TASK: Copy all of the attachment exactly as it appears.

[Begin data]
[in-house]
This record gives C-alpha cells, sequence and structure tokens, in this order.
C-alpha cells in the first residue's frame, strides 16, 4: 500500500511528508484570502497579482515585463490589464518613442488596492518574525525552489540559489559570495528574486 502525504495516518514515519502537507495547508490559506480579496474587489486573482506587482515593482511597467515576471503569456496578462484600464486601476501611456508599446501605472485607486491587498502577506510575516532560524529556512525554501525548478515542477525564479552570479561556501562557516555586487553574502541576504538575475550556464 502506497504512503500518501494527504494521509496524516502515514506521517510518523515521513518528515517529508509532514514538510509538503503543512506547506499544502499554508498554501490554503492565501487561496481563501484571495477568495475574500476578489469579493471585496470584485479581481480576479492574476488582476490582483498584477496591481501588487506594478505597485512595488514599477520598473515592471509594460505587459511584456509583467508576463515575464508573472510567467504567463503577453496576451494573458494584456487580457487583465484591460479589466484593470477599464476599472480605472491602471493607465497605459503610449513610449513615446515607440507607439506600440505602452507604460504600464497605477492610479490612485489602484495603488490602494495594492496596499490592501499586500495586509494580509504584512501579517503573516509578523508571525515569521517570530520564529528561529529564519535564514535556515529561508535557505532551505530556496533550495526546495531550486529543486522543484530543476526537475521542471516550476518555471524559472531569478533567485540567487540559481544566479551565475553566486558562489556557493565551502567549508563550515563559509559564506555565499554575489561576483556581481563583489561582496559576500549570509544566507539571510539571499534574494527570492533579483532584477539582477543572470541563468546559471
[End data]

[in-house]
This record gives C-alpha cells, sequence and structure tokens, in this order.
C-alpha cells in the first residue's frame, strides 16, 4: 500500500511528508484570502497579482515585463490589464518613442488596492518574525525552489540559489559570495528574486 502525504495516518514515519502537507495547508490559506480579496474587489486573482506587482515593482511597467515576471503569456496578462484600464486601476501611456508599446501605472485607486491587498502577506510575516532560524529556512525554501525548478515542477525564479552570479561556501562557516555586487553574502541576504538575475550556464 502506497504512503500518501494527504494521509496524516502515514506521517510518523515521513518528515517529508509532514514538510509538503503543512506547506499544502499554508498554501490554503492565501487561496481563501484571495477568495475574500476578489469579493471585496470584485479581481480576479492574476488582476490582483498584477496591481501588487506594478505597485512595488514599477520598473515592471509594460505587459511584456509583467508576463515575464508573472510567467504567463503577453496576451494573458494584456487580457487583465484591460479589466484593470477599464476599472480605472491602471493607465497605459503610449513610449513615446515607440507607439506600440505602452507604460504600464497605477492610479490612485489602484495603488490602494495594492496596499490592501499586500495586509494580509504584512501579517503573516509578523508571525515569521517570530520564529528561529529564519535564514535556515529561508535557505532551505530556496533550495526546495531550486529543486522543484530543476526537475521542471516550476518555471524559472531569478533567485540567487540559481544566479551565475553566486558562489556557493565551502567549508563550515563559509559564506555565499554575489561576483556581481563583489561582496559576500549570509544566507539571510539571499534574494527570492533579483532584477539582477543572470541563468546559471